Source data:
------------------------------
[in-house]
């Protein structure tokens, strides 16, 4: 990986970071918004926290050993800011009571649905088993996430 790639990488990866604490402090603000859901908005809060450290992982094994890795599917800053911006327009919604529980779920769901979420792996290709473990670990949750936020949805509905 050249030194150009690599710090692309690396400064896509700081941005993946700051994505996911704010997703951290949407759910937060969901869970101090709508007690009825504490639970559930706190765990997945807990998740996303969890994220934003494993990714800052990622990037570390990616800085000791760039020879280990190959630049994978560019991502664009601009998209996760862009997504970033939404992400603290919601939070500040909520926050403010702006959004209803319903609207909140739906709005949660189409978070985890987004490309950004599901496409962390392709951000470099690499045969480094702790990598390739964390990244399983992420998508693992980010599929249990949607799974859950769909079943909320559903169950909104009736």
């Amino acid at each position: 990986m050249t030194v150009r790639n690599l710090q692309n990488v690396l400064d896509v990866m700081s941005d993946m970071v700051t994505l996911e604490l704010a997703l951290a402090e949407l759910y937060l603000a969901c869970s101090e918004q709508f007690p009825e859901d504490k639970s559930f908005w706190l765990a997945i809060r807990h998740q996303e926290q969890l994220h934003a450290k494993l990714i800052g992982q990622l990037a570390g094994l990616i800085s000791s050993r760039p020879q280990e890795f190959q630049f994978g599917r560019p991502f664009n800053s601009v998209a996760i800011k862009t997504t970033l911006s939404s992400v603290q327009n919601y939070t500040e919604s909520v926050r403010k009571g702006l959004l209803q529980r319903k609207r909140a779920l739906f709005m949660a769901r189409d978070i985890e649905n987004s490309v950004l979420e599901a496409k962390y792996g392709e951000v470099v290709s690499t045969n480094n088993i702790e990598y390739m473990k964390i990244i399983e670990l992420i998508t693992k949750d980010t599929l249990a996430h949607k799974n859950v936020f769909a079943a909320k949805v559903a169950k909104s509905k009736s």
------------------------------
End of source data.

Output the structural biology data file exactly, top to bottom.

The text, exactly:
[in-house]
């Protein structure tokens, strides 16, 4: 990986970071918004926290050993800011009571649905088993996430 790639990488990866604490402090603000859901908005809060450290992982094994890795599917800053911006327009919604529980779920769901979420792996290709473990670990949750936020949805509905 050249030194150009690599710090692309690396400064896509700081941005993946700051994505996911704010997703951290949407759910937060969901869970101090709508007690009825504490639970559930706190765990997945807990998740996303969890994220934003494993990714800052990622990037570390990616800085000791760039020879280990190959630049994978560019991502664009601009998209996760862009997504970033939404992400603290919601939070500040909520926050403010702006959004209803319903609207909140739906709005949660189409978070985890987004490309950004599901496409962390392709951000470099690499045969480094702790990598390739964390990244399983992420998508693992980010599929249990949607799974859950769909079943909320559903169950909104009736």
């Amino acid at each position: 990986m050249t030194v150009r790639n690599l710090q692309n990488v690396l400064d896509v990866m700081s941005d993946m970071v700051t994505l996911e604490l704010a997703l951290a402090e949407l759910y937060l603000a969901c869970s101090e918004q709508f007690p009825e859901d504490k639970s559930f908005w706190l765990a997945i809060r807990h998740q996303e926290q969890l994220h934003a450290k494993l990714i800052g992982q990622l990037a570390g094994l990616i800085s000791s050993r760039p020879q280990e890795f190959q630049f994978g599917r560019p991502f664009n800053s601009v998209a996760i800011k862009t997504t970033l911006s939404s992400v603290q327009n919601y939070t500040e919604s909520v926050r403010k009571g702006l959004l209803q529980r319903k609207r909140a779920l739906f709005m949660a769901r189409d978070i985890e649905n987004s490309v950004l979420e599901a496409k962390y792996g392709e951000v470099v290709s690499t045969n480094n088993i702790e990598y390739m473990k964390i990244i399983e670990l992420i998508t693992k949750d980010t599929l249990a996430h949607k799974n859950v936020f769909a079943a909320k949805v559903a169950k909104s509905k009736s």